After winning the NBA championship, LeBron James is focused on the upcoming election — not on getting into a Twitter spat.
In June, James started the nonprofit, More Than a Vote, to thwart voter suppression and motivate Black Americans to go to the polls. With less than two weeks to go before the Nov. 3 election between President Donald Trump and his Democratic challenger, former Vice President Joe Biden, the Los Angeles Lakers star is ramping up the group's efforts.
"It’s authentic to who I am. I come from the Black community. I understand my Black people and what we go through on a day-to-day basis," James told the New York Times in a recent interview. "I understand that we’ve not been given a lot of information along the course of time, and I understand how important our vote is."
While James campaigned for Hillary Clinton during the 2016 presidential election, he says he isn't focusing on one particular candidate in 2020 — though James has been clear he doesn't support the Trump Administration.
"It’s just what needed to be done at this point in time," James told the outlet. "We’ve been talking about voter suppression, we’ve been talking about police brutality, systemic racism. We’ve had so many things going on, and voter suppression in our communities happens to be at the forefront. So that’s something we wanted to educate our people on."
That's why James believes the true measure of success in this year's election is having a high turnout for Black Americans.
According to Pew Research Center, the number of Black voters participating in a presidential election fell for the first time in 20 years four years ago. The drop came after 66.6 percent of registered Black voters showed up to the polls for the 2012 election between President Barack Obama and Mitt Romney (only 59.6 percent participated in the Clinton vs. Trump election).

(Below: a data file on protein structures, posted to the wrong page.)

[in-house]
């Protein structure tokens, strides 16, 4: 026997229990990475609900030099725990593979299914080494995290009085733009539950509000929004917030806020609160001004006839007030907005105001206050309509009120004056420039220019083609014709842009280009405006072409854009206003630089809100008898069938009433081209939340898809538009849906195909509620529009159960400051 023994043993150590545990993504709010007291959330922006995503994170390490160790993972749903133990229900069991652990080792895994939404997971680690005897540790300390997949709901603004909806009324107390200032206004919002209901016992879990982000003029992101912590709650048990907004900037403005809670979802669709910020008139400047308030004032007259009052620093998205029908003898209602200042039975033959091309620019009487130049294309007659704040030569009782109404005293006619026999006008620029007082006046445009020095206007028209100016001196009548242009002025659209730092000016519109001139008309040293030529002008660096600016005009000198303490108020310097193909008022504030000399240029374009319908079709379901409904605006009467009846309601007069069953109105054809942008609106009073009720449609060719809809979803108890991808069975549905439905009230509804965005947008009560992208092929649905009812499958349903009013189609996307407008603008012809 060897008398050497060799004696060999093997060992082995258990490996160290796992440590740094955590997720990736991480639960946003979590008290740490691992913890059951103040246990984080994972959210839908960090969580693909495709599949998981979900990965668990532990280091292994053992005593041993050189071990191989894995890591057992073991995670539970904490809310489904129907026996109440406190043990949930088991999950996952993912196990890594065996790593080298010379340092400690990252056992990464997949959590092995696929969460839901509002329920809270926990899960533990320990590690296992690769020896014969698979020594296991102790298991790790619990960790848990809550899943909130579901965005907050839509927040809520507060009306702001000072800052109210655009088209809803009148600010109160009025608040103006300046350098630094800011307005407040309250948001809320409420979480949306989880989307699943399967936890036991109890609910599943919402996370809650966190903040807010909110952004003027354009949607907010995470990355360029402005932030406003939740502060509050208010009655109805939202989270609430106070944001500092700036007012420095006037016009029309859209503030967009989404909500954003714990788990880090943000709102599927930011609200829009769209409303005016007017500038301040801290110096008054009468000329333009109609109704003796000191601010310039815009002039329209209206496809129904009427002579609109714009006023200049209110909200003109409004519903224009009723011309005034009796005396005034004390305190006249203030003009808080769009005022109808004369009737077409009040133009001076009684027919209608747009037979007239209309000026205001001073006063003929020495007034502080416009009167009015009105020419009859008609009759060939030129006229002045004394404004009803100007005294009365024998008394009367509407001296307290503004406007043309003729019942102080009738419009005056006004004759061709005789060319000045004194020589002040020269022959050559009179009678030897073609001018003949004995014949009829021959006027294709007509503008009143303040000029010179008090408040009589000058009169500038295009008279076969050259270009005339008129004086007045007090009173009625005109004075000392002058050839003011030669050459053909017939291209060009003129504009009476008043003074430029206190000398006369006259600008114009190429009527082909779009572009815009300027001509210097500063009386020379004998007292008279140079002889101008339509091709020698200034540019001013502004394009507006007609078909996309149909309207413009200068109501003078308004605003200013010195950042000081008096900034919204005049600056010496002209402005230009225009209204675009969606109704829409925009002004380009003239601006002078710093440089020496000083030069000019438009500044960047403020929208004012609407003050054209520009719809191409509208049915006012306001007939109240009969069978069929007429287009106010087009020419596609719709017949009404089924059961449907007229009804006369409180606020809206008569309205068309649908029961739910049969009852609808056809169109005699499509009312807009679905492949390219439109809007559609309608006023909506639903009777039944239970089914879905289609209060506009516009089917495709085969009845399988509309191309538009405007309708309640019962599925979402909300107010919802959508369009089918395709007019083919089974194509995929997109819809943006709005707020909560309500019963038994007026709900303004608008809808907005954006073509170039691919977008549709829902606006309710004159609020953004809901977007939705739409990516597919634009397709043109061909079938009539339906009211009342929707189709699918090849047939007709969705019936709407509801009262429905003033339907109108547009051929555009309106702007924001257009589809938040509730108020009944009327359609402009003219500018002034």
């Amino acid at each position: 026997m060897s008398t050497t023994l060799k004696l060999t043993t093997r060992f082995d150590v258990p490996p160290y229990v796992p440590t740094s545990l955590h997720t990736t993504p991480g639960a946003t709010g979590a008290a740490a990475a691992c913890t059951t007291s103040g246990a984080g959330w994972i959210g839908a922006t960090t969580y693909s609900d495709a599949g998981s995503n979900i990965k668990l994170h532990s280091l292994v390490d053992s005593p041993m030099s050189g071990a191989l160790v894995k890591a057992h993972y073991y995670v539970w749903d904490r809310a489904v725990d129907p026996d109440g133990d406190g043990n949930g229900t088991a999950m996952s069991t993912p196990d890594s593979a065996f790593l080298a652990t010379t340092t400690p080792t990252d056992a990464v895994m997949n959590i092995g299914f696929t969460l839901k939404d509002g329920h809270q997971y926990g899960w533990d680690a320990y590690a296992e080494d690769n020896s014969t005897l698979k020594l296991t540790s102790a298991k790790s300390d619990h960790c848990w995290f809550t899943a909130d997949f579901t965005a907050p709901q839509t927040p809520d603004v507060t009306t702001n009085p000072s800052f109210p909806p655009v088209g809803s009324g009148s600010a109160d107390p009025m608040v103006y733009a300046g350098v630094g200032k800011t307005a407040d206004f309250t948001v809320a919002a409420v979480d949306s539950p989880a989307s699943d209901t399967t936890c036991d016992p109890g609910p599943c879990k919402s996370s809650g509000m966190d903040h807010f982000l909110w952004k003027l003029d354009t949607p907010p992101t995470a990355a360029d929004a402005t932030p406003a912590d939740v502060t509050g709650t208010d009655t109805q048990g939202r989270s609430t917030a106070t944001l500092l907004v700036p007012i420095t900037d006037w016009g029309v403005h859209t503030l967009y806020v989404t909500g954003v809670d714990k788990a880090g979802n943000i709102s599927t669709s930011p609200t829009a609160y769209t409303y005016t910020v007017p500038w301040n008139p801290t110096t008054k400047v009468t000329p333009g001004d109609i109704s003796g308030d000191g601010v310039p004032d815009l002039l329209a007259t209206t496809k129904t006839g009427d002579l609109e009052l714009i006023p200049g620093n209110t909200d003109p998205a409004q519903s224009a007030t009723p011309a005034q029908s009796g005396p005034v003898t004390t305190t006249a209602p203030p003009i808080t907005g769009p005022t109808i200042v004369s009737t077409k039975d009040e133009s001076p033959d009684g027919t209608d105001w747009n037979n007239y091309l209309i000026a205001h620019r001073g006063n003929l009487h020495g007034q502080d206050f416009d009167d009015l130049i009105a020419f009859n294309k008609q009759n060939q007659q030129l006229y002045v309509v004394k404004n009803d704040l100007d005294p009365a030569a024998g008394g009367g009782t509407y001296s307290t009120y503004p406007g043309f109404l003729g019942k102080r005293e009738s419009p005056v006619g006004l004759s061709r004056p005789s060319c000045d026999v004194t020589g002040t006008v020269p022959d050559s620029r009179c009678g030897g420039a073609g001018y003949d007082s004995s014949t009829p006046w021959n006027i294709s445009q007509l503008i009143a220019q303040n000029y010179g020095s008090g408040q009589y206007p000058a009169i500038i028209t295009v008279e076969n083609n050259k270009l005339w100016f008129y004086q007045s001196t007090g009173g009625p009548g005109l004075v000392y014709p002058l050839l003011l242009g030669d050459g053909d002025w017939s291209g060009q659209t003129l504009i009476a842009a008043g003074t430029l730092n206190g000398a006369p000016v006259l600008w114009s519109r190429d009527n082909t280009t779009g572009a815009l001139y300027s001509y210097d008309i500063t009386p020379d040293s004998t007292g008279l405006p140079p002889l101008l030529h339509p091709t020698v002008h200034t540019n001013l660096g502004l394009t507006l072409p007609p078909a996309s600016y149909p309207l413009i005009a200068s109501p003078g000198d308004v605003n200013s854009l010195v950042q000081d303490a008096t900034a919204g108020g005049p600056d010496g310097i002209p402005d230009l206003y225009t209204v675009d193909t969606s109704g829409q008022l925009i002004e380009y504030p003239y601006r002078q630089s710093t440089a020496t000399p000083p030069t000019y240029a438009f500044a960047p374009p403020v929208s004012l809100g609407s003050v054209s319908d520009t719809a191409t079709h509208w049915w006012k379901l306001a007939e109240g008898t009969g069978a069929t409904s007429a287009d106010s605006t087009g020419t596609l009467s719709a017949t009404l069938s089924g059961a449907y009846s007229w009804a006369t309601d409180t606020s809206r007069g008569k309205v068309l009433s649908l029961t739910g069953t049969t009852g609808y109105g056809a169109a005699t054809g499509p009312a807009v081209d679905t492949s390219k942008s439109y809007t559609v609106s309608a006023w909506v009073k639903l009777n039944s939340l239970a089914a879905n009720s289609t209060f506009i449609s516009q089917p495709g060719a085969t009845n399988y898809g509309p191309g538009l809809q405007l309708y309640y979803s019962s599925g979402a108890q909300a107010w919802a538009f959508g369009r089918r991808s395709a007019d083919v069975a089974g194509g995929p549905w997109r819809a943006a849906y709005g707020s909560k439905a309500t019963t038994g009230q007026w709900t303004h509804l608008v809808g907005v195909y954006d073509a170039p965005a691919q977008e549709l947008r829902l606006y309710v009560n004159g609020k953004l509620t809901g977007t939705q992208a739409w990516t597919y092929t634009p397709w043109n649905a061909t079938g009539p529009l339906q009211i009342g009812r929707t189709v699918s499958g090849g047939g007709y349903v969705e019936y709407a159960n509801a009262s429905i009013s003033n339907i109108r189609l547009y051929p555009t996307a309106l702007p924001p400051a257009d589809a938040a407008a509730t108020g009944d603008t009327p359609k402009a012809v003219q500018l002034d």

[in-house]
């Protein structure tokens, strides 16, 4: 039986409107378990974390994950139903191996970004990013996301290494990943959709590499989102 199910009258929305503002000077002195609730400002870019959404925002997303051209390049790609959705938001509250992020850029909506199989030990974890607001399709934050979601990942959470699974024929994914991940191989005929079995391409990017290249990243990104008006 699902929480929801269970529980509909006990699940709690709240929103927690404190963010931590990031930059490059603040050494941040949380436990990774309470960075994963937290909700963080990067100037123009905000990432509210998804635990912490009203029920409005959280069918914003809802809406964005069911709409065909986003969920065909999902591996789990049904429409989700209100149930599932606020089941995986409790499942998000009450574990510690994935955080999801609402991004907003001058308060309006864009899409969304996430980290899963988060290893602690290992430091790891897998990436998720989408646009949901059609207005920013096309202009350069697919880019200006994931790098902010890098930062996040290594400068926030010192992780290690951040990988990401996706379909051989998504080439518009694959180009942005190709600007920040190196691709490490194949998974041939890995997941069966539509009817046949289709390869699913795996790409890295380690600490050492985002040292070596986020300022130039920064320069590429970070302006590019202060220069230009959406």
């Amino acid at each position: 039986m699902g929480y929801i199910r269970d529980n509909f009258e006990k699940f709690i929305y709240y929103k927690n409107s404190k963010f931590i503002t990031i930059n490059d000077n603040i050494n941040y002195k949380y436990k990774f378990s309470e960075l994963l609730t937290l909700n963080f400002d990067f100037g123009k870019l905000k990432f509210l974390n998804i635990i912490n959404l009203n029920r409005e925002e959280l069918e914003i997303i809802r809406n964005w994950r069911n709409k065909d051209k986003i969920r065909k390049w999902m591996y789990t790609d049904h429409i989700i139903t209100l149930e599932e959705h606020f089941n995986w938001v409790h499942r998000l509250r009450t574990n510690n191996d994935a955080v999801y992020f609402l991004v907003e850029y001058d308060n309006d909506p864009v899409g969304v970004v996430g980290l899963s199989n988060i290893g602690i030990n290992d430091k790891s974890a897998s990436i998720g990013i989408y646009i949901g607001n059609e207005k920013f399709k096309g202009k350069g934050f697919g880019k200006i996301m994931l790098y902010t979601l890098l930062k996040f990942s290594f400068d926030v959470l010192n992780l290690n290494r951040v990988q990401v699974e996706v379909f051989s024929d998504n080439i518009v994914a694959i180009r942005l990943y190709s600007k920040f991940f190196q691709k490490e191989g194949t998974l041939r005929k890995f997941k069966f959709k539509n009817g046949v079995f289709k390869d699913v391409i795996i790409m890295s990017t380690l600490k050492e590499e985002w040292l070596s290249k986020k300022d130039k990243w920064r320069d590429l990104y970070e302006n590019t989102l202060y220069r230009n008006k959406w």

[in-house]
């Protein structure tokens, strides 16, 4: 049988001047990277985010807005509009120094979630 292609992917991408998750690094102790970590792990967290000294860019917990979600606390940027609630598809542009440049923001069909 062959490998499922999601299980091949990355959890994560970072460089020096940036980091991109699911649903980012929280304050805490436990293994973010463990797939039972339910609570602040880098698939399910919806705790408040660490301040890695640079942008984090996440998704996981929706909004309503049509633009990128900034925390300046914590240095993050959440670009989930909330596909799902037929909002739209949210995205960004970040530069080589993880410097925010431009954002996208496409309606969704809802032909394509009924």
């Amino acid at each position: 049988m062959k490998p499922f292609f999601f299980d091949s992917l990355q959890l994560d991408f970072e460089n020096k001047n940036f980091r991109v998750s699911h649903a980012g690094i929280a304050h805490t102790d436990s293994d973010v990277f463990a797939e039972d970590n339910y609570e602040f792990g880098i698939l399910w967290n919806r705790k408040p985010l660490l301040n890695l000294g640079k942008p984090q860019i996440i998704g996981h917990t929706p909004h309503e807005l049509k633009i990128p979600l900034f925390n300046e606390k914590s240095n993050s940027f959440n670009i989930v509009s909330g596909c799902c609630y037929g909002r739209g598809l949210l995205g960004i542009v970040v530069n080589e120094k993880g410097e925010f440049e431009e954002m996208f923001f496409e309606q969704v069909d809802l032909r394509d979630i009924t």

While James and Trump have previously clashed with each other on social media — James called the president a "bum," while Trump insulted James' intelligence in a tweet (while also bashing CNN's Don Lemon) — the four-time NBA champion isn't interested in that this time around.
"I don’t go back and forth with anybody. And I damn sure won’t go back and forth with that guy," James told the Times. "But we want better, we want change in our community. We always talk about, 'We want change,' and now we have the opportunity to do that."
Trump and Biden will go toe-to-toe in the second presidential debate on Thursday night. It will be the last time both men share a stage before the election, and James hopes he will have done enough to convince Black voters to make a decision come Nov. 3.
"You know, there’s so many stats out there, you can see it every time. Who didn’t vote? What counties didn’t vote? What communities didn’t vote? And a lot of that has had to do with our Black people," James said. "So, hopefully, we can get them out and educated and let them understand how important this moment is."
Have questions about how to vote ahead of the Nov. 3 election? Use vote.org to check your state-specific information about registering to vote, voting by mail, early voting, finding your polling place and more. Early and mail voting are already underway across much of the country, while many states also allow voters to register at their polling places on the same day they cast their ballots.
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